We await the second part of the consultation to see details of proposals on enforcement of the new framework. As a general point, TPR may want to consider whether there are certain cases where it would be helpful for TPR to be involved in funding discussions earlier in the process, rather than after funding arrangements have been agreed, and how that could be best achieved.

Chapter 12 – Open schemes

This Chapter looks at the application of the Fast Track route to open schemes.

From discussions with clients who operate open schemes (ie open to both accrual and new joiners), we believe there is industry concern that the proposals could contribute to the closure of such schemes. This is because TPR would potentially have limited scope to adopt a different approach for them when implementing its proposals. This will not be beneficial for members, in particular, where there is a strong employer supporting the scheme and good governance in place.

The specific considerations and concerns for open schemes were identified in an amendment to the Pension Schemes Bill proposed by the House of Lords (Clause 123 of the draft Bill as at 16 July 2020). If enacted, this amendment will require the Secretary of State, in exercising scheme funding powers, to ensure that:

  • “schemes that are expected to remain open to new members, either indefinitely or for a significant period of time, are treated differently from schemes that are not”, and
  • “the closure of schemes that are expected to remain open to new members, either indefinitely or for a significant period of time, is not accelerated”.

No doubt, TPR will be considering how its proposals align with these considerations. Again, this will require careful balancing. Therefore, when it comes to implementing the new code in practice, presumably TPR will recognise the very different status of genuinely open schemes. We assume that TPR will take a suitably risk-based and proportionate approach, reflecting that open schemes are not just different in investment risk but in profile of membership and maturity (often being used as auto-enrolment vehicles), covenant strength and employer / employee expectations. This flexibility, and the various differentiation factors being specifically recognised in the code, would fit with the White Paper of 2018 which stated that the scheme funding regime should balance “the needs of sponsoring employers with essential protections for members”.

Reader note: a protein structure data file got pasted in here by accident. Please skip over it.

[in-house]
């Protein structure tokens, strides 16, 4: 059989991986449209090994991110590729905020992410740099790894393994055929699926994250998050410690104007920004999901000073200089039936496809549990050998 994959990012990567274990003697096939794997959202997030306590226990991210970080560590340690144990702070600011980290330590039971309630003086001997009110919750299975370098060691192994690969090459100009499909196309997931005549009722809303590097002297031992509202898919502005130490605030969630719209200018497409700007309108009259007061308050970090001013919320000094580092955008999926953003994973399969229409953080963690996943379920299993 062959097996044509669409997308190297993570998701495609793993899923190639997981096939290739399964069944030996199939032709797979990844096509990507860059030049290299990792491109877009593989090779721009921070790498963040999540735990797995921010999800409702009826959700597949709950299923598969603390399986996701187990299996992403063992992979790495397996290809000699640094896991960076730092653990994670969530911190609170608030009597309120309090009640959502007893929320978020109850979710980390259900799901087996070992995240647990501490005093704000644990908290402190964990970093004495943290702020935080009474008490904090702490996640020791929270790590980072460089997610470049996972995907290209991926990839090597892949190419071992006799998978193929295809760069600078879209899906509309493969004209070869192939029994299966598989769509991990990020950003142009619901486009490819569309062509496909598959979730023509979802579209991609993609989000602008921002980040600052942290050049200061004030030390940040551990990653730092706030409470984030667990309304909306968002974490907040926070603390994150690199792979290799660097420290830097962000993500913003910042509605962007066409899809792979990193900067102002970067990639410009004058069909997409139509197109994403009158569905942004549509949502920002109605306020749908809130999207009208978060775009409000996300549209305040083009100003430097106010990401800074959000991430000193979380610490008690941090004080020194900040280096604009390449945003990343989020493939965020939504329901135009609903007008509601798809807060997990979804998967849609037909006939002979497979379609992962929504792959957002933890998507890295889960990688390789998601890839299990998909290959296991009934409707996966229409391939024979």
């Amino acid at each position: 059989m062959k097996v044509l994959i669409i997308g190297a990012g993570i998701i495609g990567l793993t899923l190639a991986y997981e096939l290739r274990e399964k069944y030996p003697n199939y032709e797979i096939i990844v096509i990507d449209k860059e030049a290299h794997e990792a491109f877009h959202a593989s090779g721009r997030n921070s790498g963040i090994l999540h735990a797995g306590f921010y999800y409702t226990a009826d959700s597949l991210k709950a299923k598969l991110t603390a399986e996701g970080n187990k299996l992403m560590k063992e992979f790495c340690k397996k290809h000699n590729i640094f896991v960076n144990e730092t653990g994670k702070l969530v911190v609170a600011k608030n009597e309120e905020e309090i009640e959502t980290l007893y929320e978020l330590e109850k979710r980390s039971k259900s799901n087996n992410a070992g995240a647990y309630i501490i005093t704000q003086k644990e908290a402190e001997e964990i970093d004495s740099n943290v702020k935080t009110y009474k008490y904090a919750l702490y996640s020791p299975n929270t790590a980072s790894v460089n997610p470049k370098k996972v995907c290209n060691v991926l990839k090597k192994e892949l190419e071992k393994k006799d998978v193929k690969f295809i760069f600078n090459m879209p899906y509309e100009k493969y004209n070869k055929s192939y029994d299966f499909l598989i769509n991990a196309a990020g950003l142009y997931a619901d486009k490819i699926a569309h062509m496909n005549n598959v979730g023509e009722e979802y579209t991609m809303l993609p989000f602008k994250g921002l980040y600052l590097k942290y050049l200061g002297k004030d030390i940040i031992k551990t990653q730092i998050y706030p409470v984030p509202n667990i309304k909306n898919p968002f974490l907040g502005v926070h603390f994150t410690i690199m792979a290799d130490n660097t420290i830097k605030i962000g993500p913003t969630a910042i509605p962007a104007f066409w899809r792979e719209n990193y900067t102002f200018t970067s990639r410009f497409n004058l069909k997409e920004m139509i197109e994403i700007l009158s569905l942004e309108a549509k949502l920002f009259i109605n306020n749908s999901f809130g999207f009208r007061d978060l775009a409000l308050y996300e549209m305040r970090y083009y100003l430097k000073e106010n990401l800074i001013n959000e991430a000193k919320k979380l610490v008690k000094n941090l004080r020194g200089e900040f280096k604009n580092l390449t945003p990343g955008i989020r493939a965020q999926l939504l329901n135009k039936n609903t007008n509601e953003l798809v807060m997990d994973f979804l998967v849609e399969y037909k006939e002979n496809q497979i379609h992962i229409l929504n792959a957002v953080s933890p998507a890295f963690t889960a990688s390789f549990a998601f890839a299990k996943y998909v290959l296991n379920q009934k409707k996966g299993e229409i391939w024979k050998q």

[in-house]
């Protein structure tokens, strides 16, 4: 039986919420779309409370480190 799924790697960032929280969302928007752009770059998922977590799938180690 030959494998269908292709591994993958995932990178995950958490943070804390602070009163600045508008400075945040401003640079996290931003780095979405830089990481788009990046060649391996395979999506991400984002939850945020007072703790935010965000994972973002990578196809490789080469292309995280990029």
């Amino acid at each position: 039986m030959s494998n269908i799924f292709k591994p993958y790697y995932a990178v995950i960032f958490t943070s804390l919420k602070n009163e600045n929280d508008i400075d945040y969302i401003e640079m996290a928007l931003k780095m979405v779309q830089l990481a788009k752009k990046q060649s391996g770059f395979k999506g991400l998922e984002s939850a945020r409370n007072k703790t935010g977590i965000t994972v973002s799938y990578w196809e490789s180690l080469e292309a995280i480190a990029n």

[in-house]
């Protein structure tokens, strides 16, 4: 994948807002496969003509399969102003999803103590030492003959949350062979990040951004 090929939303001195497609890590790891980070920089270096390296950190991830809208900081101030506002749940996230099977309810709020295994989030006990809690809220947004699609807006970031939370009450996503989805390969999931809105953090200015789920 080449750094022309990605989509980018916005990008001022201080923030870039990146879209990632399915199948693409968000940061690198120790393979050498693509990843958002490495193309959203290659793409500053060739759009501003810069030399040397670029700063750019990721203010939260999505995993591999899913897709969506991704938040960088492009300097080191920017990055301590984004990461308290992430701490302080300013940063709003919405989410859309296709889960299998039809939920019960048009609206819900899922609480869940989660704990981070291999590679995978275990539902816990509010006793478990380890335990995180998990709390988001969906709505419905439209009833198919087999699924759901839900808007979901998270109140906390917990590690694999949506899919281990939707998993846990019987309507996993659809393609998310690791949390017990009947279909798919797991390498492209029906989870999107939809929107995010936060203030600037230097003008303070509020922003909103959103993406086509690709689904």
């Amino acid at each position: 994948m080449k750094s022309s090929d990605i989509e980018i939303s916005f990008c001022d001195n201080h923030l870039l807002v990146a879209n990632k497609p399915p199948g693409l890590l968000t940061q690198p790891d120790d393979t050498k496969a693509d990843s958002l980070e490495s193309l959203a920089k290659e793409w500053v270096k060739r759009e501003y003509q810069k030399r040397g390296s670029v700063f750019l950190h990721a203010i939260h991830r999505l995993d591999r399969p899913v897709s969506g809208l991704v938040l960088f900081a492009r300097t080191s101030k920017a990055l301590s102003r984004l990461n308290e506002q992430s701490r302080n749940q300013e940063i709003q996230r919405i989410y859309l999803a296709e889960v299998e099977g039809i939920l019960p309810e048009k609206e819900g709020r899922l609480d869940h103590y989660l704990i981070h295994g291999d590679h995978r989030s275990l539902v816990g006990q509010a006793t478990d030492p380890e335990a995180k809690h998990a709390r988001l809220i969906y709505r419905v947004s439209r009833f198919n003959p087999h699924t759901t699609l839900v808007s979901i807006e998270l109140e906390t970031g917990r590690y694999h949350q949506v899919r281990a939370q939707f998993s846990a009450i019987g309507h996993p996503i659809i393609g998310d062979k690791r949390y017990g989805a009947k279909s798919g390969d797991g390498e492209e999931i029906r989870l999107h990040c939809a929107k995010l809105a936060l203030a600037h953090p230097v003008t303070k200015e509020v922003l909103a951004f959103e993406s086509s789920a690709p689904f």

Now, more than ever, TPR needs to be attuned to the reality of the world open schemes sit in and that they do differ from closed schemes. As it asked for help with open schemes, we suggest this sort of explanatory outline in the code would help.

Responses to specific consultation questions / Chapters of the consultation

6. Question 4a – Covenant assessment

Whilst this is not a legal question, we wonder about the practicality of introducing a prescribed, formulaic approach to assessing employer covenant, as opposed to retaining a holistic approach. Our concern about the formulaic approach centres around how the increased focus on cash flow will work.

The strength of any employer’s cash flow is constantly fluctuating, making it extremely difficult for trustees to monitor and pinpoint on a day-to-day basis. We assume that any requirement built around the need for trustees to assess “the employer’s forecast reasonably affordable cash flows” would take account of this.

7. Question 5 – Reliance on indirect covenant

We agree with the suggestion at paragraph 132 of the consultation document that reliance on other entities should be underpinned by some form of legal recourse that is directly enforceable by the trustees.

8. Question 13 – Broad consistency between investment and funding strategy

It would be sensible for schemes’ investment strategies to be broadly consistent with the level of current and future investment risk assumed in the funding strategy.

9. Question 16 – Use of additional support

We support the use of additional support, such as contingent assets and guarantees, as part of the scheme’s funding arrangements. If this is not allowed as part of the scheme’s funding arrangements, the risk is that employers could be tempted to withdraw support which is already in place (unless it counts for Pension Protection Fund (“PPF”) purposes).

The checks and balances referred to in the consultation (ie that the support is sufficient for the risk being supported, appropriately valued, legally enforceable and realisable at its necessary value when required) are all sensible. They are also in keeping with the conditions for recognising contingent assets set by the PPF.

10. Question 25 – Other assumptions for Fast Track low dependency basis – prudence

In deciding whether assumptions should be set on a “best estimate” or “prudent” basis, broader trustee duties (for example, to invest as a prudent person) would need to be kept in mind. Trustees must be comfortable that they are satisfying both their regulatory and trust law duties.